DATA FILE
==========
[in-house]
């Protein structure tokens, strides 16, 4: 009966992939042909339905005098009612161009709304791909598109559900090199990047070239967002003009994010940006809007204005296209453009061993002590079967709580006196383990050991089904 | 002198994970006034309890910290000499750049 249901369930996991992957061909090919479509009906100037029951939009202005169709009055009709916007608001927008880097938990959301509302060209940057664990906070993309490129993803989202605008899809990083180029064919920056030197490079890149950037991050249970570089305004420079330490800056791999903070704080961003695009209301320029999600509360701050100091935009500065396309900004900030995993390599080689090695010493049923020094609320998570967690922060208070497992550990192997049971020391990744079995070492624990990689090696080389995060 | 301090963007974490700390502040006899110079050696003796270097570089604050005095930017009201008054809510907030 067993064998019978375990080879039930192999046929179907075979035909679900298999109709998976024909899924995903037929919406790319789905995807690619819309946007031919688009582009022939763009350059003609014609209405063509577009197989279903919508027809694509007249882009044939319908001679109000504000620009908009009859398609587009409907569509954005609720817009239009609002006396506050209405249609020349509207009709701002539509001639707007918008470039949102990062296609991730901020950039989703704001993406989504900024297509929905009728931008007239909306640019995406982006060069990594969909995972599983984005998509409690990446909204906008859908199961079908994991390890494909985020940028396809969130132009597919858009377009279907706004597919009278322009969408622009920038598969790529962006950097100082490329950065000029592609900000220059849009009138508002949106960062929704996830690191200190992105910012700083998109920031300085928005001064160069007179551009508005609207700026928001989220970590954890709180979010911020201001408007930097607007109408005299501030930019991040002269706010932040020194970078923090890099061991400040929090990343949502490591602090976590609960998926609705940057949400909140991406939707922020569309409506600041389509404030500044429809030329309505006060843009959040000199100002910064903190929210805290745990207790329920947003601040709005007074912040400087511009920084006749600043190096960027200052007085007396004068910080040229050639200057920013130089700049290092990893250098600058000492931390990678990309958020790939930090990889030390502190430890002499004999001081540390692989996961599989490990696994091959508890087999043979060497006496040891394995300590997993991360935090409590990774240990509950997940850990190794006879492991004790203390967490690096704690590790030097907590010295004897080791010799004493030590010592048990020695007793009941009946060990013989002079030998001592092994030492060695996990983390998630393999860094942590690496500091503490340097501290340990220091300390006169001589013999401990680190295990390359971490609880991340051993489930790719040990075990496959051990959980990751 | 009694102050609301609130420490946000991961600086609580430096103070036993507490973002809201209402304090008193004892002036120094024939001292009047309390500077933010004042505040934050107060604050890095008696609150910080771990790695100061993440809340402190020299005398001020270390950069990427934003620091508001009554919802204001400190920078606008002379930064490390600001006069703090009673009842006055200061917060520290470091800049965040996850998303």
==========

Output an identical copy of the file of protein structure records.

[in-house]
């Protein structure tokens, strides 16, 4: 009966992939042909339905005098009612161009709304791909598109559900090199990047070239967002003009994010940006809007204005296209453009061993002590079967709580006196383990050991089904 | 002198994970006034309890910290000499750049 249901369930996991992957061909090919479509009906100037029951939009202005169709009055009709916007608001927008880097938990959301509302060209940057664990906070993309490129993803989202605008899809990083180029064919920056030197490079890149950037991050249970570089305004420079330490800056791999903070704080961003695009209301320029999600509360701050100091935009500065396309900004900030995993390599080689090695010493049923020094609320998570967690922060208070497992550990192997049971020391990744079995070492624990990689090696080389995060 | 301090963007974490700390502040006899110079050696003796270097570089604050005095930017009201008054809510907030 067993064998019978375990080879039930192999046929179907075979035909679900298999109709998976024909899924995903037929919406790319789905995807690619819309946007031919688009582009022939763009350059003609014609209405063509577009197989279903919508027809694509007249882009044939319908001679109000504000620009908009009859398609587009409907569509954005609720817009239009609002006396506050209405249609020349509207009709701002539509001639707007918008470039949102990062296609991730901020950039989703704001993406989504900024297509929905009728931008007239909306640019995406982006060069990594969909995972599983984005998509409690990446909204906008859908199961079908994991390890494909985020940028396809969130132009597919858009377009279907706004597919009278322009969408622009920038598969790529962006950097100082490329950065000029592609900000220059849009009138508002949106960062929704996830690191200190992105910012700083998109920031300085928005001064160069007179551009508005609207700026928001989220970590954890709180979010911020201001408007930097607007109408005299501030930019991040002269706010932040020194970078923090890099061991400040929090990343949502490591602090976590609960998926609705940057949400909140991406939707922020569309409506600041389509404030500044429809030329309505006060843009959040000199100002910064903190929210805290745990207790329920947003601040709005007074912040400087511009920084006749600043190096960027200052007085007396004068910080040229050639200057920013130089700049290092990893250098600058000492931390990678990309958020790939930090990889030390502190430890002499004999001081540390692989996961599989490990696994091959508890087999043979060497006496040891394995300590997993991360935090409590990774240990509950997940850990190794006879492991004790203390967490690096704690590790030097907590010295004897080791010799004493030590010592048990020695007793009941009946060990013989002079030998001592092994030492060695996990983390998630393999860094942590690496500091503490340097501290340990220091300390006169001589013999401990680190295990390359971490609880991340051993489930790719040990075990496959051990959980990751 | 009694102050609301609130420490946000991961600086609580430096103070036993507490973002809201209402304090008193004892002036120094024939001292009047309390500077933010004042505040934050107060604050890095008696609150910080771990790695100061993440809340402190020299005398001020270390950069990427934003620091508001009554919802204001400190920078606008002379930064490390600001006069703090009673009842006055200061917060520290470091800049965040996850998303």